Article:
Tag Archives: Scott


13 Nov

On our cruise to Norway and Spitsbergen we visited the Polar Museum in Tromso – many details of Roald Amundsen’s expeditions; lantern slides, original letters, photographs, newspaper articles, which gave information about his attempts at the North Pole and the North West Passage in 1906, and his plans for a further attempt to go north in 1909. Also information about his successful expedition to the South Pole in 1911

 I was of course, particularly interested by Amundsen’s change of plans, his decision to sail south from Madeira in September 1910 instead on north: Why did he do this and why did he keep the plans secret? The explanation was funding. 
 In 1910 he wrote that although the plan to take ‘Fram’ south rather than north could be interpreted as a change of plan, this was not the case; it was actually an extension of the original plan, an extension needed so he could be sure of attracting sufficient funds and equipment for the long drift on the polar ice. He wrote that he had actually changed his plans in 1909, secondary to the announcement that the Americans, Peary and Cook had claimed to have got to the North Pole. This claim would have deterred donors from giving Amundsen the necessary funds for his northern plans. Something else was needed to attract public attention and interest in order to attract the large amount of money still needed.
In August 1910, he wrote to Nansen (who he had not informed before sailing), in the same vein. He started his letter; ‘It is not easy to send you these lines, but there is no way to avoid it, and therefore I will just have to tell it to you straight. When the news from the Cook, and later the Peary, expeditions came to my knowledge last autumn, I instantly understood that this was the death sentence for my own plans. I immediately concluded that after this I could not be expected to secure the financial support I required for the expedition’. He said that the Norwegian Parliament’s decisions to decline requests for support proved him right. He did not want to abandon his plans but he realised that the South Pole, the main remaining challenge in the Polar Regions, was the one to excite public interest. He had not told Nansen of his plans because he was afraid that Nansen would stop him. He had no animosity against Scott and wanted to meet him.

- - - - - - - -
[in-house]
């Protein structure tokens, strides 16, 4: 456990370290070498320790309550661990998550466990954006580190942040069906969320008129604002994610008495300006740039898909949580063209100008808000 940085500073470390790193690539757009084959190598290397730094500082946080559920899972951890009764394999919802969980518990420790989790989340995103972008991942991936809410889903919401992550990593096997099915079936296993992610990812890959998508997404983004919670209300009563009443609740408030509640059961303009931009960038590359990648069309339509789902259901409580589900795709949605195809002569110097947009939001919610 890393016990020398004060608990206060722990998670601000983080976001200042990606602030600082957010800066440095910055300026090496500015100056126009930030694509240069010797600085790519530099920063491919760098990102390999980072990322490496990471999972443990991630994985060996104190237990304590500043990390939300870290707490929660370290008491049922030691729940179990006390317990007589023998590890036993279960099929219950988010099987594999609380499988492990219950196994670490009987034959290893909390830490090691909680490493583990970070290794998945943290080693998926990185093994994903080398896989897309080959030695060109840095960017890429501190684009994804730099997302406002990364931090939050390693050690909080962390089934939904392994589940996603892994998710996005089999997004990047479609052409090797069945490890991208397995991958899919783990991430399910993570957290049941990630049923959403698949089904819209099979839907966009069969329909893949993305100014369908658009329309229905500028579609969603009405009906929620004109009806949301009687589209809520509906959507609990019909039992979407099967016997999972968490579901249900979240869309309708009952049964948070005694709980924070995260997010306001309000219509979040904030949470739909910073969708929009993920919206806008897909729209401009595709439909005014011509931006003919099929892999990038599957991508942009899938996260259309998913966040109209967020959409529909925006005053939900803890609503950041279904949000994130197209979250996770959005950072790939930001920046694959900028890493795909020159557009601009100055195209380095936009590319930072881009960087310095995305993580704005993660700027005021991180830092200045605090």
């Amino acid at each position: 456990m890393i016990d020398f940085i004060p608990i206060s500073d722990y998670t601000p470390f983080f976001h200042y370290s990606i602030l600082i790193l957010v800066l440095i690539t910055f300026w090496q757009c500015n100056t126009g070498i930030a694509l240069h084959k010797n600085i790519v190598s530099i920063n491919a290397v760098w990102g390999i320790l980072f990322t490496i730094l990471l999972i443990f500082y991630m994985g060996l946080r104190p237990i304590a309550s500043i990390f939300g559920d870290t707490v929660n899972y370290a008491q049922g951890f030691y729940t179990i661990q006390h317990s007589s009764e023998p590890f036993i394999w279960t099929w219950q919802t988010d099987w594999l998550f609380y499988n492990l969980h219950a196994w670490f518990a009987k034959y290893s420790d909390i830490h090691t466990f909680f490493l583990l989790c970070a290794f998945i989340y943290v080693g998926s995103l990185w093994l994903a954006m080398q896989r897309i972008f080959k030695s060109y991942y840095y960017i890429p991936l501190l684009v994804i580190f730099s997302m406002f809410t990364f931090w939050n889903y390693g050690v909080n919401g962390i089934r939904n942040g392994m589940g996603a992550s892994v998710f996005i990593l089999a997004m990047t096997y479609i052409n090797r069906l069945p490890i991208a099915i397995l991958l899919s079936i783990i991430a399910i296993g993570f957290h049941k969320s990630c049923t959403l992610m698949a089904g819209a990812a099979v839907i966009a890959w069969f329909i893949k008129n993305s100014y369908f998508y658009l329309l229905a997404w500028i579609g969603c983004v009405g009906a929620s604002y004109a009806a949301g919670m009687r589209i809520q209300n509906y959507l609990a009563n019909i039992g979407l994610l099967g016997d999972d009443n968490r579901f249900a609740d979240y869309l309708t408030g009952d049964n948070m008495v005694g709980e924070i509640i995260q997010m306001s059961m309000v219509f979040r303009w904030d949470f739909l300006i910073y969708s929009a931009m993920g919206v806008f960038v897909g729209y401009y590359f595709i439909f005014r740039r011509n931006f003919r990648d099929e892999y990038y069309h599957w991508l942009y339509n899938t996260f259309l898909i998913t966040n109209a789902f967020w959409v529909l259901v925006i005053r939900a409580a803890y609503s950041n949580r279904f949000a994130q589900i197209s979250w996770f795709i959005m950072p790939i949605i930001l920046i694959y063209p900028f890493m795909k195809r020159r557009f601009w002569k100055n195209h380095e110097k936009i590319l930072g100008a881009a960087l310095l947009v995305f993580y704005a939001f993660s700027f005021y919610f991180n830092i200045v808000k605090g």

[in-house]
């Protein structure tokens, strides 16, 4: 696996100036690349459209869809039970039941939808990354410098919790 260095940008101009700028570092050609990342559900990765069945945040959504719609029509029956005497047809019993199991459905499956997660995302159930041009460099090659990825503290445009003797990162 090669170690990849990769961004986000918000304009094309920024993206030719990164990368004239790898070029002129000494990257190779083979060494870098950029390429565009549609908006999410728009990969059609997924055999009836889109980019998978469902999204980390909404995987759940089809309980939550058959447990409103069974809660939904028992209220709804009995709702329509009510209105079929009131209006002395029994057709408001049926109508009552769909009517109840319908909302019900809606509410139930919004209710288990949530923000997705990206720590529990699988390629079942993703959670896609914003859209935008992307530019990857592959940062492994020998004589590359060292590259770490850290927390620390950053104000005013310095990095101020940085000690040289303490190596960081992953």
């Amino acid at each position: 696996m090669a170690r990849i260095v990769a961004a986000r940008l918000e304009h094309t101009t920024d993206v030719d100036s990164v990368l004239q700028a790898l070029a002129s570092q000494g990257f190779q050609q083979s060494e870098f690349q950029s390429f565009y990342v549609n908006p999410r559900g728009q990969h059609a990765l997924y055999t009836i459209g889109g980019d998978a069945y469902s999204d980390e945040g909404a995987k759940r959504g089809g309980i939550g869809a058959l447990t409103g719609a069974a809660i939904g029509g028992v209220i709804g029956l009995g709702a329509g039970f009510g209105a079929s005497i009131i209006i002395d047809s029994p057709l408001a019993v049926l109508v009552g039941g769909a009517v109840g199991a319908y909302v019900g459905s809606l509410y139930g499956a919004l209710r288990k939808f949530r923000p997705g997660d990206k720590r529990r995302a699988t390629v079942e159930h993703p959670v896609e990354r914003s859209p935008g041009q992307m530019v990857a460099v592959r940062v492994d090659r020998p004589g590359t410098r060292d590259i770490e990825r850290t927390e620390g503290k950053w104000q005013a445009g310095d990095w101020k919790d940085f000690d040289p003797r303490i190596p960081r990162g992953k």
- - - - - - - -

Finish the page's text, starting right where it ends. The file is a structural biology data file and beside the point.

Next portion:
He wrote that he was sending the King the same message and that his brother would make a public announcement a few days after Nansen had received the message.
He did not go back to the ‘long drift on the polar ice’ and the scientific expedition he had planned to the north. But his achievement in reaching the South Pole first was magnificent. He attracted world fame, international attention and he lectured widely to fascinated audiences.


18 Apr

Only experts can fully understand the recent discoveries from the South Pole, but all of us can marvel at the implications.

The South Pole is an ideal place for observation of the cosmos because of its high altitude (thin atmosphere) and cold (little water vapour which can confuse signals). The telescope is designed to detect microwave radiation and can scan huge areas of the universe.

The aim, to investigate the nature of the universe, has been triumphantly successful recently and strengthened the importance of continued scientific research in Antarctica. Scientists from Harvard have found evidence of gravity waves, ripples in space-time that were formed in an infinitely miniscule time when the cosmos was created.

The presence of the gravity waves supports the theory of HYPERINFLATION, the idea that, at the start of the universe, there was a violent and hugely fast, period of expansion,

Professor John Kovac’s team recorded photons, which were pulled and squeezed by the gravity waves. This caused light packets to line up in a way that would not be expected if they had crossed the cosmos undisturbed by these gravity waves.